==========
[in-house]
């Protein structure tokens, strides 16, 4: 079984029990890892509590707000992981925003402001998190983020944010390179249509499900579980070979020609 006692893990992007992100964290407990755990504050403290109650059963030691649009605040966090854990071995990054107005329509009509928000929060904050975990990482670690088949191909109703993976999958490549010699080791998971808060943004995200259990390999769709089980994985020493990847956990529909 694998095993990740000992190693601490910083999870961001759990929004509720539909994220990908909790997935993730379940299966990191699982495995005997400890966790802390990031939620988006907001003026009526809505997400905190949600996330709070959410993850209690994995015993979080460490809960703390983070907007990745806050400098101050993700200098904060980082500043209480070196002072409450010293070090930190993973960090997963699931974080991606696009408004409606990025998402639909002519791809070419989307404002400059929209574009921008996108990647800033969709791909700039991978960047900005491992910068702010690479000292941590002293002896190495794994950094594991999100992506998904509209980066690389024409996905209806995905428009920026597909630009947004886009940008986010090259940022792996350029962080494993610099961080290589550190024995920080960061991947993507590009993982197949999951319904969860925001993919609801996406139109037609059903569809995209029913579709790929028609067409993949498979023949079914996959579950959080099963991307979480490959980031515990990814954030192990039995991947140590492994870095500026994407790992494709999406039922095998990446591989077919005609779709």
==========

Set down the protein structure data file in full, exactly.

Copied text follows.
[in-house]
């Protein structure tokens, strides 16, 4: 079984029990890892509590707000992981925003402001998190983020944010390179249509499900579980070979020609 006692893990992007992100964290407990755990504050403290109650059963030691649009605040966090854990071995990054107005329509009509928000929060904050975990990482670690088949191909109703993976999958490549010699080791998971808060943004995200259990390999769709089980994985020493990847956990529909 694998095993990740000992190693601490910083999870961001759990929004509720539909994220990908909790997935993730379940299966990191699982495995005997400890966790802390990031939620988006907001003026009526809505997400905190949600996330709070959410993850209690994995015993979080460490809960703390983070907007990745806050400098101050993700200098904060980082500043209480070196002072409450010293070090930190993973960090997963699931974080991606696009408004409606990025998402639909002519791809070419989307404002400059929209574009921008996108990647800033969709791909700039991978960047900005491992910068702010690479000292941590002293002896190495794994950094594991999100992506998904509209980066690389024409996905209806995905428009920026597909630009947004886009940008986010090259940022792996350029962080494993610099961080290589550190024995920080960061991947993507590009993982197949999951319904969860925001993919609801996406139109037609059903569809995209029913579709790929028609067409993949498979023949079914996959579950959080099963991307979480490959980031515990990814954030192990039995991947140590492994870095500026994407790992494709999406039922095998990446591989077919005609779709």